COVID-19: Further Developments on the UK Financial Conduct Authority’s Expectations of Solo-Regulated Firms

April 23, 2020

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In light of the significant impact of COVID-19, the UK Financial Conduct Authority (“FCA”), like many other regulatory authorities globally, has introduced a number of temporary measures impacting financial services firms.  As can be seen even over the course of the last week, the FCA has made further announcements which:

  1. are targeted at ensuring the financial resilience of solo-regulated firms;
  2. reduce certain short-term burdens placed on firms by permitting extensions for regulatory return filings; and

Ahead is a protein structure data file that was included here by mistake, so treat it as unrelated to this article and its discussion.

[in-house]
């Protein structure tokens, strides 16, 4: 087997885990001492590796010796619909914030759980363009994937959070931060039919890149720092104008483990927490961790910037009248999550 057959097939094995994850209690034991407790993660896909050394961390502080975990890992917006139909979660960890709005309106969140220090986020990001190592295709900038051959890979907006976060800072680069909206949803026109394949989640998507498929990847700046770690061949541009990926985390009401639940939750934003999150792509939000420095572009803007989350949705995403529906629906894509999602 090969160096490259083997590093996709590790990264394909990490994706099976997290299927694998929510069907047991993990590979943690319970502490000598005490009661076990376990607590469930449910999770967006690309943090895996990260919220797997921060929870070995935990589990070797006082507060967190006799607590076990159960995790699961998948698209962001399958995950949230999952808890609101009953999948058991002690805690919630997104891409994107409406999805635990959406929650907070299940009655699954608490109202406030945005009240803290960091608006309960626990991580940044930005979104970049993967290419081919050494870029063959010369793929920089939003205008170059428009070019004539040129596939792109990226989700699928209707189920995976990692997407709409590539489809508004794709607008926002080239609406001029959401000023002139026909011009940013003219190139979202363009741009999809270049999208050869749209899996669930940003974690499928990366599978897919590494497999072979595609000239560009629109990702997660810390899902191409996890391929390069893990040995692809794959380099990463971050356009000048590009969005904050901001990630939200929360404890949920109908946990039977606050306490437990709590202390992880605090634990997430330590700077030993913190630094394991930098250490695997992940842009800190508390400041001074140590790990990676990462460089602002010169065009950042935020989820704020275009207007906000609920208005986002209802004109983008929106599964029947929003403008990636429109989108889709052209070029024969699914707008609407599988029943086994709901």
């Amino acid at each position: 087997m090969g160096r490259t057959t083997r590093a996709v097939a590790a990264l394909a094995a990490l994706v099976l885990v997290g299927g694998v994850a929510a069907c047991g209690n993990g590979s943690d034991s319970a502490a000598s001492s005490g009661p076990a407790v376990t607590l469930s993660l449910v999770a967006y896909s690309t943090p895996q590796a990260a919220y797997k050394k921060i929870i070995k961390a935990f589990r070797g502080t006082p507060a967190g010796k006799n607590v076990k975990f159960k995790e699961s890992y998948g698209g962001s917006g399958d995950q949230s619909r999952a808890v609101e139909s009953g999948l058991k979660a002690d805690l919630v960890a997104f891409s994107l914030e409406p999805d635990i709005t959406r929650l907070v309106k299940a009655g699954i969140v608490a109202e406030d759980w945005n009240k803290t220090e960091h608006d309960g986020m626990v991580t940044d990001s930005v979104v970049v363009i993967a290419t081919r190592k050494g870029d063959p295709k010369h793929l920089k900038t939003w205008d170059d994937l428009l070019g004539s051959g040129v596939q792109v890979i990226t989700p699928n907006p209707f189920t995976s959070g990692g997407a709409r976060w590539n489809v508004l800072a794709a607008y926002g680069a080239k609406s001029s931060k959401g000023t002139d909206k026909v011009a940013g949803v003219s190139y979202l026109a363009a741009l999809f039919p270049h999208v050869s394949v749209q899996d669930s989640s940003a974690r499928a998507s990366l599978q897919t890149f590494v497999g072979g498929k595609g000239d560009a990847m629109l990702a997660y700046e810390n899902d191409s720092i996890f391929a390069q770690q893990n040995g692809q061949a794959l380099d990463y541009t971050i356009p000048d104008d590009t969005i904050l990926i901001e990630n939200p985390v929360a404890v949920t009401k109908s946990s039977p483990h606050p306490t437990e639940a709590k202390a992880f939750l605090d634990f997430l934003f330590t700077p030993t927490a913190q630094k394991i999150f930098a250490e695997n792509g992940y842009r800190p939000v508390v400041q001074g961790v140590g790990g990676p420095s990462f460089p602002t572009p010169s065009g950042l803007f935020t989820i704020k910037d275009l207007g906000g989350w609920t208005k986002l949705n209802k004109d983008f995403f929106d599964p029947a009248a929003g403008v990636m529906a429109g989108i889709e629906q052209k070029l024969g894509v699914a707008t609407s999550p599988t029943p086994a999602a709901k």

3. clarify the FCA’s expectations regarding the use of electronic signatures.

This client alert provides an overview of the impact of these announcements on FCA solo-regulated firms.

FCA’s expectations relating to the financial resilience of firms

The FCA has updated its statement on its expectations of the financial resilience of FCA solo-regulated firms given the COVID-19 pandemic. The FCA has stressed the importance of the role played by firms prudentially regulated by it in supporting the functioning of the economy.  It emphasised that firms should meet this responsibility by planning ahead and ensuring the sound management of their financial resources. This should, in part, be achieved through taking appropriate steps to conserve capital and plan for how to meet potential demands on liquidity (see the FCA website).

Capital and liquidity buffers

The FCA flagged that firms that have been set capital and liquidity buffers can use them to support the continuation of the firm’s activities (albeit that the firm should contact the FCA if it is planning to draw down such a buffer).